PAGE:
Adam Creighton's logo Adam Creighton

I'm Seeing (Subscribe)

Films, television, videos, or other visual media that's currently caught my eye ...

Thursday, March 16, 2006

V for Vendetta

I went to the V for Vendetta regional premiere last night, as part of the SXSW Festival.

I was really nervous about this treatment of Alan Moore's amazing 3 episode comic book series, started in 1981 -- mainly because of what "They" did in the movie treatment of his The Leage of Extraordinary Gentlemen.

Not that that film was terrible, per se, but it missed the point of Moore's deep literary writing across his TLEG series, and turned it into a less-than-compelling "me-to" action/monster flick for 2003. I mean, "Alan Moore has led the field in intelligent, politically astute (if slightly paranoid), complex adult comic-book writing since the early 1980s" (

V for Vendetta, however not only didn't suck -- it was amazing.

What happens in V is that in a future London (as imagined in the early 80s) a fascist, totalitarian government reigns, and one person -- donning a Guy Fawkes mask and known only by the moniker "V" -- stands in opposition to the oppression.

What the film is about is so much more.

There will be those that will try to use it as an artistic stick with which to beat the current administration, but those doing so will be doing the material (and the administration) a disservice, and miss the bigger point. The film is not a political or activist film. It's a warning. Or a call to action (which, to me, is different than "activism" in its current incarnation).

It's a rally cry around concepts like what makes Guy Fawkes Night important. It's a warning about your accountability, my accountability, for not letting us become a totalitarian state.

In the original series, "V" is a terrorist, but one who is more about motivating and empowering people to change, rather than single handedly making that change. There is an emphasis on action in the film that's a bit disproportionate to the original series, but it may help it at the box office, and to me doesn't compromise the deeper stuff.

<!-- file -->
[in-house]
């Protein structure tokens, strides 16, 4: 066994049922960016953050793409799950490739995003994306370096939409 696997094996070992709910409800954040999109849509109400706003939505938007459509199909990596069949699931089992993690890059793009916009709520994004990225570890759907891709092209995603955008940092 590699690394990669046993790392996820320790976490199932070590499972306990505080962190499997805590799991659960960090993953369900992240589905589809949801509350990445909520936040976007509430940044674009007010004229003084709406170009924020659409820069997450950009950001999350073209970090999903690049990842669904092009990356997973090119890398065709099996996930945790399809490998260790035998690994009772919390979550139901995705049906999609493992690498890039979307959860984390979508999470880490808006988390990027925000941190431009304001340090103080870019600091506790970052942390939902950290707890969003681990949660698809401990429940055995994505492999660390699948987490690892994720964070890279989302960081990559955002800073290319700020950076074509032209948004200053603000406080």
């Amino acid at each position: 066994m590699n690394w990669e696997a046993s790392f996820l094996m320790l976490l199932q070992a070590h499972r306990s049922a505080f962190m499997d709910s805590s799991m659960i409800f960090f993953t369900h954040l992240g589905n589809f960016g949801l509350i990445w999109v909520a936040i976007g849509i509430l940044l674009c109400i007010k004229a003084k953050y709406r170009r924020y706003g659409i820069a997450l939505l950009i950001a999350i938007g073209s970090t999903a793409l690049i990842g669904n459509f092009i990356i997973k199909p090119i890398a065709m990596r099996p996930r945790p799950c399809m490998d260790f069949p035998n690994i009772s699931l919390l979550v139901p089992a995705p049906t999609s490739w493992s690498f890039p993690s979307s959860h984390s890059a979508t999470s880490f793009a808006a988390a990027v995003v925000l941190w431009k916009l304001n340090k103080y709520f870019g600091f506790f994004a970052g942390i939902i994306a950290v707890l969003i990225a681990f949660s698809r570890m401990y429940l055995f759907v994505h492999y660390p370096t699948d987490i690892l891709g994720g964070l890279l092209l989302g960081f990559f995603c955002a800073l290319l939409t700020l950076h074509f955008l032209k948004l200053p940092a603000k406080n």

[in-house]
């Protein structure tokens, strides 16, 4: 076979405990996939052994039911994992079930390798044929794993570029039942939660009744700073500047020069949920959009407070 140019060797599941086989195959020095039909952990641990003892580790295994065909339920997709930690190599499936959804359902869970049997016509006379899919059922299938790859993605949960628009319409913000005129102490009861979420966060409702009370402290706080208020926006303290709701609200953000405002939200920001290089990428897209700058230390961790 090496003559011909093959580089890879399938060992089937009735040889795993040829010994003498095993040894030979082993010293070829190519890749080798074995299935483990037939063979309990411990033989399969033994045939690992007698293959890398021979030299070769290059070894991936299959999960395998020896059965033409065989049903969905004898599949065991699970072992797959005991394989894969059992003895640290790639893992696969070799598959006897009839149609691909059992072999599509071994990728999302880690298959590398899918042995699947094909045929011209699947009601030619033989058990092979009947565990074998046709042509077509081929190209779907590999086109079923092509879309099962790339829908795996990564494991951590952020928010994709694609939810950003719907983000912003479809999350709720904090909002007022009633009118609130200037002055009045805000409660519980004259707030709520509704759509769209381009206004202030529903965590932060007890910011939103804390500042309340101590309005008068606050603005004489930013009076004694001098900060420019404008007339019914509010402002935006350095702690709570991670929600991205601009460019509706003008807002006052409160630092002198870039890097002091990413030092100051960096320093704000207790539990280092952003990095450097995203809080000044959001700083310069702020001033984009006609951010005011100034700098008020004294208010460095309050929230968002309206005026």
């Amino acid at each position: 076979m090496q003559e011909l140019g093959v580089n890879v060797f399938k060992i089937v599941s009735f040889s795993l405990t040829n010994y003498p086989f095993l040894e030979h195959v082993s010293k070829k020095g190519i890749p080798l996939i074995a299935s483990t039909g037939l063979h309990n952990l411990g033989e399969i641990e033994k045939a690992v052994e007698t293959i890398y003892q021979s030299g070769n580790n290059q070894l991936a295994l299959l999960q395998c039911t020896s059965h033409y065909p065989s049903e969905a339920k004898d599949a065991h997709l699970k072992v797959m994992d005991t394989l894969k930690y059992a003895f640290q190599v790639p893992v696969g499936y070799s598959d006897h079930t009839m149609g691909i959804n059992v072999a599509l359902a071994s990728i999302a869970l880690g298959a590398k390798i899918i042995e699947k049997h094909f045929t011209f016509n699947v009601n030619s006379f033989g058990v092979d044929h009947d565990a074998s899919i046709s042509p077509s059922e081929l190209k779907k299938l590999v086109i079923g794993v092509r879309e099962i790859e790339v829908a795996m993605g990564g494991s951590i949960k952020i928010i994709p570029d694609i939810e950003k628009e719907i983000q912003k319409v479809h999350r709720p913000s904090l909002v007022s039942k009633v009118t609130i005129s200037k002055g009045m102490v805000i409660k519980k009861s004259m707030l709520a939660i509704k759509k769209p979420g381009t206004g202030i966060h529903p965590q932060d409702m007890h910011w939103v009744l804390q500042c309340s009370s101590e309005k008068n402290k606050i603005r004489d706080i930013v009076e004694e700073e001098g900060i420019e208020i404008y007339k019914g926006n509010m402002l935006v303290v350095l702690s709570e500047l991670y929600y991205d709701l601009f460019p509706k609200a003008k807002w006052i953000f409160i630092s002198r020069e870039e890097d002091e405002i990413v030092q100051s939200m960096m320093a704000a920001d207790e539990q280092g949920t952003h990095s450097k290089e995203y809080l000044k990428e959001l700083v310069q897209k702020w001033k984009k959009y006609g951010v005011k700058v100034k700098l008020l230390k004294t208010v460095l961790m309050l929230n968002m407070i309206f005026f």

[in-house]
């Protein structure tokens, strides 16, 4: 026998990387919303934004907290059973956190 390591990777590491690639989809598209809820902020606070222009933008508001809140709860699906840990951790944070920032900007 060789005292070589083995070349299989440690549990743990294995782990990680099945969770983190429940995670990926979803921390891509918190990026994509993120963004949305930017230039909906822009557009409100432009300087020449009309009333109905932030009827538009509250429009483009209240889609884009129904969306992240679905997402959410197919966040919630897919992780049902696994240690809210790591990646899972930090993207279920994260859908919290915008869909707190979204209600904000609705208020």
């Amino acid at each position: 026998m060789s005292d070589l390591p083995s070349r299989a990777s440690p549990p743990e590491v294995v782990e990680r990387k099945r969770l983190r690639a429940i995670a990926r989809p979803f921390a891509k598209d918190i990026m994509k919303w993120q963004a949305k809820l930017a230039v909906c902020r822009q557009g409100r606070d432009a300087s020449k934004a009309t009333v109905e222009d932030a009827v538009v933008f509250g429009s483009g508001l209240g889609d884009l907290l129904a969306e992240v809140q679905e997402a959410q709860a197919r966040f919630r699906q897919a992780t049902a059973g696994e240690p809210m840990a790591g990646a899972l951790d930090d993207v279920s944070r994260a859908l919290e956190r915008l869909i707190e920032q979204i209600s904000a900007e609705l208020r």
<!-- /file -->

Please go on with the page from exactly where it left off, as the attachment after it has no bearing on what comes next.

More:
I enjoyed seeing the Brothers Wachowski do something with material other than The Matrix, and with something that's not a 3-film arc. And it's cool to see James McTeigue come to the forefront as a director for the first time, and deliver so solidly.

The cast and acting is phenomenal, with Natalie Portman (Evey) delivering a compelling (and I suspect emotionally demanding) performance. Stephen Rea (Finch) and Stephen Fry (Deitrich) are top-notch.

And Hugo Weaving ("V")? I'm going to go with "masterful" on this one. To pull off the twisted and complex character that is "V", and be engaging -- through a non-moving mask -- is one of the real treats of the film. Man -- Elrond, Agent Smith, and now "V"? Good for him!

The effects and editing are incredibly tight, and they actually pulled off some of the comic book signature moments perfectly -- not an easy thing to do.

There are a couple of minor glitches, but they don't detract from the whole film. There's a jarring continuity/edit problem at one particularly important dramatic moment, and there was one part of the climax I thought had a timing mismatch between two of the elements. Again, not enough to break the film.

So, to summarize -- The film didn't suck, it was really good, and is (arguably) actually important.

"Remember, remember, the 5th of November
Gunpowder, treason and plot;
I know of no reason,

why the gunpowder treason
Should ever be forgot."

Labels: ,

Share: Digg! |! | Reddit! | TinyUrl | Twitter

Leave Comments

<< Home

Adam Creighton: Headshot

Powered by Blogger